5.01.2017 – Prepping for Finals Week: Don’t just survive. Succeed.
It’s the last week of classes. And even after months of hard work, your success weighs heavily on your college final exams. Instead of trying to merely “survive” finals week, we’ve compiled a number of ways to improve your stress levels – and your performance – during finals week.
1. Get your schedule.
Finals week compacts all of your final exams and projects into four short days. And although you’ve finally learned your schedule, final exams are scheduled at a different day and time than your regular class time. Be sure you know when and where your finals will be held. Click here to download the full finals schedule.
2. Make sure you have enough sleep.
No one performs well without catching a few Zzz. While developing your schedule, make sure to account for enough time to get some quality sleep. Although the Cardinal Meyer Library will have extended hours, pulling an all-nighter is one of the worst things you can do. Last minute, late night cram sessions are intense and only serve to increase your nervousness.
3. Eat and exercise.
Eating healthy and exercising is always a good idea, especially to ward off the freshman 15 lbs. However, during finals week, many students tend to eat whatever is quick and easy, as well as forget their dedication and motivation to their workout plan. During finals week, make sure you go the extra mile to avoid processed carbohydrates, and ensure your diet includes whole grains, lean proteins, and fresh fruits and veggies. Plus, exercise boosts the blood flow to your brain. Whether it’s a short walk or a few jumping jacks, make sure you take a break and keep your body moving!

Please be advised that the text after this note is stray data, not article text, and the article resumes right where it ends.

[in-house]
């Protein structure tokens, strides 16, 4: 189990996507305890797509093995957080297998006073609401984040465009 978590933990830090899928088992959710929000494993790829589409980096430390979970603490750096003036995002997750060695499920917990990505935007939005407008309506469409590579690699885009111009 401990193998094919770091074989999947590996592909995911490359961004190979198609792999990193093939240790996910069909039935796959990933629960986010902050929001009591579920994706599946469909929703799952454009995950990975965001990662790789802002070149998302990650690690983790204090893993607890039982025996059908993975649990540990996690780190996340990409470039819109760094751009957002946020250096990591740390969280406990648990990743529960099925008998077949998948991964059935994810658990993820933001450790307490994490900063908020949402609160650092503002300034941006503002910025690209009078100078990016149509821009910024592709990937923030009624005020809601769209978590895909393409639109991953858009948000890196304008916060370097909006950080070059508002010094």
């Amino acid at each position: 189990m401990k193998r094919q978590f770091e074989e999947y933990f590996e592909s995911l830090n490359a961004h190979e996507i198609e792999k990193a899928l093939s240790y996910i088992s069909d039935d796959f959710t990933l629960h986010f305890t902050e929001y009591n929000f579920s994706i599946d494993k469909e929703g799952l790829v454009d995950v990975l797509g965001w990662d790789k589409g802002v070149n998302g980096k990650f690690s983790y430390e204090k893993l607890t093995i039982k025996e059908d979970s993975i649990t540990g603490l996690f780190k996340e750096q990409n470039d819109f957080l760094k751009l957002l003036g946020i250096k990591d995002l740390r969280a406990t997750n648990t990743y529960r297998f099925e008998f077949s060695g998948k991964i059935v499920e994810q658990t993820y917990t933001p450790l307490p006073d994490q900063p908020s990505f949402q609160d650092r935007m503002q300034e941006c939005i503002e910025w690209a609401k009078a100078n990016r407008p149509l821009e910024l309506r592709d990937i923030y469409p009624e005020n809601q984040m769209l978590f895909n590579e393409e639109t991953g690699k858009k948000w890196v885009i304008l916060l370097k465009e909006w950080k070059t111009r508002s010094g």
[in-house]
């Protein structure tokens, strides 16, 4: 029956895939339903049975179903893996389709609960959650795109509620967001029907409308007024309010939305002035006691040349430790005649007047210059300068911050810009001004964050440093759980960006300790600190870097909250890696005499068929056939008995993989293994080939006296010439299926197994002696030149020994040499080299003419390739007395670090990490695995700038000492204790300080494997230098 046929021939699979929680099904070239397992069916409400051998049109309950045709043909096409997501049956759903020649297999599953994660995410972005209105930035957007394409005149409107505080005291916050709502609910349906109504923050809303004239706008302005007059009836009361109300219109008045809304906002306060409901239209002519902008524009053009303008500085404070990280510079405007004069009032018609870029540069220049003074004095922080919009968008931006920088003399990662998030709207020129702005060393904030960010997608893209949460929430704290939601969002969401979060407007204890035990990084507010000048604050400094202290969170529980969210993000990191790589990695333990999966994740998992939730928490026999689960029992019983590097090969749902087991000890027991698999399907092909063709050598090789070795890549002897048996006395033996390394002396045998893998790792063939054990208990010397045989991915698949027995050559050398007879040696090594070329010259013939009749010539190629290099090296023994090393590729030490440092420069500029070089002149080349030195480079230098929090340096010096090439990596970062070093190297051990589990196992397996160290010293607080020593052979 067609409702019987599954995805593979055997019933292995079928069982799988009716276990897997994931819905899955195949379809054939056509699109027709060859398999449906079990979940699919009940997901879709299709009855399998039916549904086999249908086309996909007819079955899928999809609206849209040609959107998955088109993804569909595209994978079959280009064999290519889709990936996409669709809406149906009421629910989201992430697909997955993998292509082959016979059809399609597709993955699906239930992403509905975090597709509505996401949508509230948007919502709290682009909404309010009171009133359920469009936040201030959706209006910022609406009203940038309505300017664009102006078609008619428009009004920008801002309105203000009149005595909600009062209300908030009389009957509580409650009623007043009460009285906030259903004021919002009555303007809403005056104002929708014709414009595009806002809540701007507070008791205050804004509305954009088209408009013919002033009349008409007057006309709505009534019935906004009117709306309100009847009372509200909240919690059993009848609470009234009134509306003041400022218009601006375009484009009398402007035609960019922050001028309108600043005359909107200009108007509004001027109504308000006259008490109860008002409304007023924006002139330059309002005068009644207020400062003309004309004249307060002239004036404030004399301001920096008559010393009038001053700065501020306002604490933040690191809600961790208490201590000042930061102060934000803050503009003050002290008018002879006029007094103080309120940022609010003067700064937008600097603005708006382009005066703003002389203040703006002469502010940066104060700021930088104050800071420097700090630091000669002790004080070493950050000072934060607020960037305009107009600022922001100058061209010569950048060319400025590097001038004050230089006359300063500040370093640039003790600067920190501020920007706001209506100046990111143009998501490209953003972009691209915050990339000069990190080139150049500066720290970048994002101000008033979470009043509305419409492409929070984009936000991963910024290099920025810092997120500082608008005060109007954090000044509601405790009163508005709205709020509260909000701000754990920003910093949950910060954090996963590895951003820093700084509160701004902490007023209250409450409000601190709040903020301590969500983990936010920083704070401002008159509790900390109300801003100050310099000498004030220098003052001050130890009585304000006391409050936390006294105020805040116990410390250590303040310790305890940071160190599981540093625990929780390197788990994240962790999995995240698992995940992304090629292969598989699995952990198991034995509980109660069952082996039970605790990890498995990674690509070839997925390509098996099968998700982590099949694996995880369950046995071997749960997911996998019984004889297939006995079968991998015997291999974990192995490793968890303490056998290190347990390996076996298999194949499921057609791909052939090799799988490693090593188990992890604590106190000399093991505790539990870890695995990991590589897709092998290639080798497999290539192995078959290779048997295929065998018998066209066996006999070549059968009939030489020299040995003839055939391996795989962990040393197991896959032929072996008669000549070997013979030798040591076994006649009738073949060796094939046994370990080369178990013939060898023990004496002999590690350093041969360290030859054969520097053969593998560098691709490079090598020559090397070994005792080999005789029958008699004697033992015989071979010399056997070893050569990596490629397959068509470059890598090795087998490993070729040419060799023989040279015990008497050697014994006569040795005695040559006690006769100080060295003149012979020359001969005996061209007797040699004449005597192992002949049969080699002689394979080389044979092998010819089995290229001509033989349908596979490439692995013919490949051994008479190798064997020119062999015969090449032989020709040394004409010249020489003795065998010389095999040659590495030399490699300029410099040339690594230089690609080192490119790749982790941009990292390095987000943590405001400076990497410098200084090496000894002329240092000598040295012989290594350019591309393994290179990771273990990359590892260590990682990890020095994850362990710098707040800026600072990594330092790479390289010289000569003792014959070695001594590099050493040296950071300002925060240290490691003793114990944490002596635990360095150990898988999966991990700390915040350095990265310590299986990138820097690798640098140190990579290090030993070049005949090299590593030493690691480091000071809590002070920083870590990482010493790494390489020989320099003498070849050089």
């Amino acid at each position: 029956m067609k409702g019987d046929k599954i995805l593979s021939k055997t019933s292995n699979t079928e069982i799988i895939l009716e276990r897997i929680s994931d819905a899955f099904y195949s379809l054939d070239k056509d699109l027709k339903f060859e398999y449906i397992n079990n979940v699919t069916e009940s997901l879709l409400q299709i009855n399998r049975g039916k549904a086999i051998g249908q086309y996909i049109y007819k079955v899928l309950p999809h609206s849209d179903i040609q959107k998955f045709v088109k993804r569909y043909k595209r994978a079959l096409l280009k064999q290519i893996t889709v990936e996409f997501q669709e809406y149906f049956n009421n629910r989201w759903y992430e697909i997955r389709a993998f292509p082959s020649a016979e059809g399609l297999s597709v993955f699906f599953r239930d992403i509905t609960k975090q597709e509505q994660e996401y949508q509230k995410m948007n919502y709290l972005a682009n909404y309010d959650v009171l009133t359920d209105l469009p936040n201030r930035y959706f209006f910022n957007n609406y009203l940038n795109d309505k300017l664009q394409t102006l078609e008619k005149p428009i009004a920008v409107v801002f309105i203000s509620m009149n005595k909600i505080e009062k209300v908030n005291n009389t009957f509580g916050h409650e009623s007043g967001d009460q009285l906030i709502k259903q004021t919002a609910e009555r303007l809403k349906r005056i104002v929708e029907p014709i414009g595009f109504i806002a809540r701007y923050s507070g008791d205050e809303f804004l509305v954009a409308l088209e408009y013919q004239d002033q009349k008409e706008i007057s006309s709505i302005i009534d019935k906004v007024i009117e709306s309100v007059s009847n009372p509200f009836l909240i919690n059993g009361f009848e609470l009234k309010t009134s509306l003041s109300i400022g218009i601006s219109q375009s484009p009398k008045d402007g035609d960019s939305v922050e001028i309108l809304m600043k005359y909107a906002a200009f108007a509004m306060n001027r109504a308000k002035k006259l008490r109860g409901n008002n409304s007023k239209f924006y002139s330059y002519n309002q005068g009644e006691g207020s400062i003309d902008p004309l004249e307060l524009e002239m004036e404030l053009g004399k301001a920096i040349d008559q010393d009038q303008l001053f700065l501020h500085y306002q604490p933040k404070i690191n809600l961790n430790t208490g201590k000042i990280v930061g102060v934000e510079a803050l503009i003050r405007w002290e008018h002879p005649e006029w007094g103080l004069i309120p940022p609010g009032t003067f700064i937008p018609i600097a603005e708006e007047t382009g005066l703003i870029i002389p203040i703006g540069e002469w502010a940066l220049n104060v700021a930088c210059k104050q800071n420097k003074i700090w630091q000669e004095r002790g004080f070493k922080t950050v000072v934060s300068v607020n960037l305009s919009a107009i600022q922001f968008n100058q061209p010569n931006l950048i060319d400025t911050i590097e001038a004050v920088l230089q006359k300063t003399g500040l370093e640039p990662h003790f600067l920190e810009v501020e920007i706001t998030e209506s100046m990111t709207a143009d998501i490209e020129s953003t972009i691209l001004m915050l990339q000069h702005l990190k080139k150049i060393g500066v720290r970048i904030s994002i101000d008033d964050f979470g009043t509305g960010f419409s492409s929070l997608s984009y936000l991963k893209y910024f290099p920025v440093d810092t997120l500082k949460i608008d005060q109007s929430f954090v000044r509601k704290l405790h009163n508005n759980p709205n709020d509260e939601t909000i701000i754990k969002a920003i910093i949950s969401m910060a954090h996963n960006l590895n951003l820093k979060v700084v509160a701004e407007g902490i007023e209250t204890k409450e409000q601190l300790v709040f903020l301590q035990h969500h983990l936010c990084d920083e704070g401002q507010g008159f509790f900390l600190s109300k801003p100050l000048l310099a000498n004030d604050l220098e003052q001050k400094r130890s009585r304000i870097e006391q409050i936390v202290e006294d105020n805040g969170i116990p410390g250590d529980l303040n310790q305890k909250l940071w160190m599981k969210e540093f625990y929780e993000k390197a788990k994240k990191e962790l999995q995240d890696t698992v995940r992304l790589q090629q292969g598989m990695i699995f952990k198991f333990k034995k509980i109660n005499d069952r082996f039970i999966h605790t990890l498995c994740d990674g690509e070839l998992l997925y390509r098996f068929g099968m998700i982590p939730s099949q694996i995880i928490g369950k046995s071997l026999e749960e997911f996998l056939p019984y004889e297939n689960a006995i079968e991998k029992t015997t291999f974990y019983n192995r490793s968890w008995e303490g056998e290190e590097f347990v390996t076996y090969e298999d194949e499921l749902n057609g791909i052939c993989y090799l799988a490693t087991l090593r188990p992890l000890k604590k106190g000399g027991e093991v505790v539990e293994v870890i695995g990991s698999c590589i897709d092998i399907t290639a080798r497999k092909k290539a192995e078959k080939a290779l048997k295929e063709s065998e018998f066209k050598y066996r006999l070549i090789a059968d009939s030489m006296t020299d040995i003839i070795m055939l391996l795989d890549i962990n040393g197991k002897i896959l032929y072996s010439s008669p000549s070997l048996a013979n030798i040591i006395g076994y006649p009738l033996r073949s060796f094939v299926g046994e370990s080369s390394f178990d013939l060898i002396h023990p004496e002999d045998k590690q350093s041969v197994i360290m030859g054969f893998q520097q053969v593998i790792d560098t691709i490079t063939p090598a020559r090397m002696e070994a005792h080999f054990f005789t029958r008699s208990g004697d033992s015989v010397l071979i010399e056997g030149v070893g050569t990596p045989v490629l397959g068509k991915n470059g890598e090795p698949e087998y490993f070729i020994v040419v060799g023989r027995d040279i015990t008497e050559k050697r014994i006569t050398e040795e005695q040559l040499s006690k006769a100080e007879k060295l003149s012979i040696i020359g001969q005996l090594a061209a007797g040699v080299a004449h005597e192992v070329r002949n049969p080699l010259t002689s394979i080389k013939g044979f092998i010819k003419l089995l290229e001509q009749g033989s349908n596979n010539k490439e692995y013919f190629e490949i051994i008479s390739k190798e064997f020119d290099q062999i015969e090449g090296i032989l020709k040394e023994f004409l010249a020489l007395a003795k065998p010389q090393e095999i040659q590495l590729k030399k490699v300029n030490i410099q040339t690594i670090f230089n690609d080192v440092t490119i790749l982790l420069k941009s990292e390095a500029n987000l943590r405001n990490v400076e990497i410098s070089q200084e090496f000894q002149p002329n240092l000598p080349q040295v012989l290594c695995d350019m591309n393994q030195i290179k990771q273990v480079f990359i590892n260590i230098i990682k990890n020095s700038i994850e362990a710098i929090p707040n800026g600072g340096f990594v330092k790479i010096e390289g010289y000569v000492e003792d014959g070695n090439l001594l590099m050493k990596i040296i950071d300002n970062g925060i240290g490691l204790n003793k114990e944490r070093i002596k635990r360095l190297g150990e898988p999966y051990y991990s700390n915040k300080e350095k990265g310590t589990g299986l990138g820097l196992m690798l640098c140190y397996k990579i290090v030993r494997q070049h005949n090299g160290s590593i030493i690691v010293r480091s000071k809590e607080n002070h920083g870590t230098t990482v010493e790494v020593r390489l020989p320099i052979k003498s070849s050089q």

By now, you may have experimented with a variety of study methods, and studying is no big deal. However, if you need some help and support with studying, make sure to check out the Learning and Writing Center for support and resources. The human brain is not designed to focus for long periods of time, so make sure to take frequent breaks with studying, and try to switch up topics to give your brain the opportunity to retain more.
5. Put away the phone. And all other distractions.
Whether it’s your phone, tablet, TV, or your roommate, make sure to put away or remove yourself from all distractions. Too many breaks to check your social media accounts – even “just for a moment” – can be ineffective and divert your attention to topics of a lesser priority.